slide slide slide

History of Mongkok

Populated since Neolithic times the Mong Kok area has had a mixed history with both busy and quiet times.

Around the years 265-420 during the Jin Dynasty the area was inhabited as remains have been found of ceramics of this period. They can be seen

During the Tang Dynasty over a thousand years ago it was a busy place with large scale Kilns in use, the remains of which are have been found under the present Soy Street.  What exactly was being produced in those Kilns is still a matter of archaeological debate, it might have been limestone for industrial and agricultural use, or it might have been some of the famed Tang ceramics. What is known for sure is that the district was populated and for active.

More recently it's location on the coast caused it to become a fishing settlement and in the 19th century Mong Kok Tsui was a fishing village with boats mooring at the harbour just there.

1884 - Shui Yuet Temple built on original location, but relocated to current location in 1924.

1910 - The beginning of it's long rise to global prominence started in the 1910s with the establishment of a ferry pier which allowed a regular route to be run between Hong Kong Island and Mongkok Tsui as the village was then known.  Little remains of that old village but Shanghai Street which still exists was once it's main road and linked it to the neighbouring villages of Yau Ma Tei on one side and Sham Shui Po on the other.  At the same time the Kowloon Canton Railway opened, and a small station at Yau Ma Tei also increased access to the area.

1925 - 1927 - The area developed quickly and additional facilities to cater for the growing population were built including a new Police Station, now still part of the current Mong Kok Police Station, as well as Shui Yuet Temple which still stands as a protected historic building.  It was during this point that the Diocesan Boys' School was constructed on Kadoorie Hill.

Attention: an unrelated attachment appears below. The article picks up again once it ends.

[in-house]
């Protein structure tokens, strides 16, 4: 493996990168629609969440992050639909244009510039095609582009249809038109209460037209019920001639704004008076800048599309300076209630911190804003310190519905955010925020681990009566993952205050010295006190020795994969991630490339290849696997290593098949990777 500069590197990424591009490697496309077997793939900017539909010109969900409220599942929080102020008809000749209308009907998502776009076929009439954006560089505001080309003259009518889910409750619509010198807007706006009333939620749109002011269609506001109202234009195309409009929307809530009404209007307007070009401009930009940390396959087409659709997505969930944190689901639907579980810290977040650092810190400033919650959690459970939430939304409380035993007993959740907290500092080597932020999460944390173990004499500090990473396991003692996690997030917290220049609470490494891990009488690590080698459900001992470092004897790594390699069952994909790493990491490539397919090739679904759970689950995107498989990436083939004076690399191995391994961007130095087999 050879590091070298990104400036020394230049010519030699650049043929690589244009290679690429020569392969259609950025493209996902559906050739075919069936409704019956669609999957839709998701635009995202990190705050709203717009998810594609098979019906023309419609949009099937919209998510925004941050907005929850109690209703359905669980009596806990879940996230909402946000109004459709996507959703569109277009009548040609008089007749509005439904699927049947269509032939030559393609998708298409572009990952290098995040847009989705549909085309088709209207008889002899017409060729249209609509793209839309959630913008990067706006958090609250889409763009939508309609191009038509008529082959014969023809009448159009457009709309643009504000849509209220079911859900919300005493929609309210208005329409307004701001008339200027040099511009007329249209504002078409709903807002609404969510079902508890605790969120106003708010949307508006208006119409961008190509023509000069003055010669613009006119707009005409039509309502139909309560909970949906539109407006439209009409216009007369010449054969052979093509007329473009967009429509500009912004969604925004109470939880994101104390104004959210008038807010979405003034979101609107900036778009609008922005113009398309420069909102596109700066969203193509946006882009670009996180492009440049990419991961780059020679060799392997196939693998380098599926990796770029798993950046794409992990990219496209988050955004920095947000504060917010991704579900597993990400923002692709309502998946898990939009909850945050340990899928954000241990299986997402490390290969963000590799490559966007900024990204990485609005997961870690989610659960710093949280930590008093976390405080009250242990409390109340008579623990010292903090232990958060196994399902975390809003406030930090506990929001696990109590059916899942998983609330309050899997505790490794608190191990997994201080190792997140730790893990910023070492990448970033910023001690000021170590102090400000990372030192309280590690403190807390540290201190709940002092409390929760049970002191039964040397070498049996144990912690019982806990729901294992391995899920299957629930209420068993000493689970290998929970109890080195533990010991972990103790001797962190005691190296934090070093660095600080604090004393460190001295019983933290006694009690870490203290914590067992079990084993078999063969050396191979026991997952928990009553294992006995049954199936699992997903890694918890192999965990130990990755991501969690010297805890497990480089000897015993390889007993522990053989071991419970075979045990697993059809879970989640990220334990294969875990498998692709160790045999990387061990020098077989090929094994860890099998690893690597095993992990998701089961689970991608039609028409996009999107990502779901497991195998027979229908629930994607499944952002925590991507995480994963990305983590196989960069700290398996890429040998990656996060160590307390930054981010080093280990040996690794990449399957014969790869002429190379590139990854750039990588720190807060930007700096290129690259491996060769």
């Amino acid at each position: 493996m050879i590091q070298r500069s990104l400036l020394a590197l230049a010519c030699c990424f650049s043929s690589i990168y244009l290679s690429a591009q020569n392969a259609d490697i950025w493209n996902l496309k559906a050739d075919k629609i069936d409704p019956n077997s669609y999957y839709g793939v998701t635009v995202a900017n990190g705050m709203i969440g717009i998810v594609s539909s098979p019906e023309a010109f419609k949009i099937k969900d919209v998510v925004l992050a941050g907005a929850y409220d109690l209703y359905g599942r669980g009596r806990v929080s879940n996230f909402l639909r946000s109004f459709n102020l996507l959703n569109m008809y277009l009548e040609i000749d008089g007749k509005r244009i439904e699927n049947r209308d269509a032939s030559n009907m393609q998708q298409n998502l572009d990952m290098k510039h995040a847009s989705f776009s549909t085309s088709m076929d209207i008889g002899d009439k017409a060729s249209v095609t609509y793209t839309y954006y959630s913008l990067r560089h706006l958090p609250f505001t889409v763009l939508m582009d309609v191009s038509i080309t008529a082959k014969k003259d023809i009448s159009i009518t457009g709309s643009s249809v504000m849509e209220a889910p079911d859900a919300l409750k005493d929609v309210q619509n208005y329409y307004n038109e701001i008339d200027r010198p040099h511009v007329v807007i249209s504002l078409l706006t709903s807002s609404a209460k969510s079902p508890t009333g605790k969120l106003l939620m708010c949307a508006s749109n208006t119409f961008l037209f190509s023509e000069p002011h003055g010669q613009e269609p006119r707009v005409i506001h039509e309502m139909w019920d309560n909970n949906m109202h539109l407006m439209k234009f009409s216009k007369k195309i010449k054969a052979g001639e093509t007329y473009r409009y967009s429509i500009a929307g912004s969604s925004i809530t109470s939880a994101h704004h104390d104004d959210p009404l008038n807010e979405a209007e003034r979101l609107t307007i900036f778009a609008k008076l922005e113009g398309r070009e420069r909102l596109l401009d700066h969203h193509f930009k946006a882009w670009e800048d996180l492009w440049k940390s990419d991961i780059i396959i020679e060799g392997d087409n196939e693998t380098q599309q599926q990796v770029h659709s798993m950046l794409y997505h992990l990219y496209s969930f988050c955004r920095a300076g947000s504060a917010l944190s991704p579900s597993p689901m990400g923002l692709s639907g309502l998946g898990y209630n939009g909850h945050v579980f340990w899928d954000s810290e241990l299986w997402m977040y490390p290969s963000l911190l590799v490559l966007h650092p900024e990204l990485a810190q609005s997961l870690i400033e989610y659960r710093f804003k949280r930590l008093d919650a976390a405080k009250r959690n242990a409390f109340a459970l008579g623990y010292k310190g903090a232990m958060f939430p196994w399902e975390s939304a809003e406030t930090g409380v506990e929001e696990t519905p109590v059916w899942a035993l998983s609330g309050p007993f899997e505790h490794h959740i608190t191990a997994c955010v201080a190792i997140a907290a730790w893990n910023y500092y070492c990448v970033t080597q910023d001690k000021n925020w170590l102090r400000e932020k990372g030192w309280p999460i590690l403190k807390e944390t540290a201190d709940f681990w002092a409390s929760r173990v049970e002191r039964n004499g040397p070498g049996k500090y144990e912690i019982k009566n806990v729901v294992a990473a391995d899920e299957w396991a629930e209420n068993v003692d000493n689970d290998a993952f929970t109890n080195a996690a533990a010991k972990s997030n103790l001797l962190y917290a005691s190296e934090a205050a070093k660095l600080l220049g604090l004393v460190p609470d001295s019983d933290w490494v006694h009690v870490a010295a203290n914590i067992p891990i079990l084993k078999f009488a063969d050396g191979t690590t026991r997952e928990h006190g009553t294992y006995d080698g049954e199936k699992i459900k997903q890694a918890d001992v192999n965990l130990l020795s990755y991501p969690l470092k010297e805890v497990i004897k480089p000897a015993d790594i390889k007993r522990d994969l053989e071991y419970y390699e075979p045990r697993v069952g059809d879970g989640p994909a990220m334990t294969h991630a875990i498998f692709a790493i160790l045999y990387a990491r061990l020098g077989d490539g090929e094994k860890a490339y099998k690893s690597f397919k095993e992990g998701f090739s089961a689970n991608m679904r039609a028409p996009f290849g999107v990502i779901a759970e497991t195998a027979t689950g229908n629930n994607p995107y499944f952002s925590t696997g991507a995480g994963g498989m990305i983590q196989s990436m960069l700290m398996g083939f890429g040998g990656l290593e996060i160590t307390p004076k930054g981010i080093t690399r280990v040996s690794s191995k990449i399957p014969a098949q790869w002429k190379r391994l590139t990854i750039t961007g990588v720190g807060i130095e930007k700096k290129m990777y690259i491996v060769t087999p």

1930s - Commercial development booms and construction of "tong lau" shop/houses on Shanghai street turns the area into a major shopping and trading area

1960s - The old Army football ground which was located on the northern border of Mong Kok, right next to the "Boundary Street" with the New Territories was handed over to the Urban Council for development into a public sports facility. Today this is Mongkok Stadium, one of the main football stadia in the territory.


Food and Dining

Hong Kong people love their food and there are a massive range of choices of dining and snacking available in Mongkok. As one of the main shopping destinations in Hong Kong it is where people go to spend an afternoon or evening shopping and window shopping, and all that makes you hungry so restaurants, bars, street food and all are everywhere.

From the worlds cheapest Michelin starred restaurant, through big name brands, small quirky eateries and lots of lots of street food choices Mongkok has something to satisfy every taste and all budgets, as it is all very reasonably priced, particularly when compared with other parts of Hong Kong.


© Copyright 2013,, All Rights Reserved.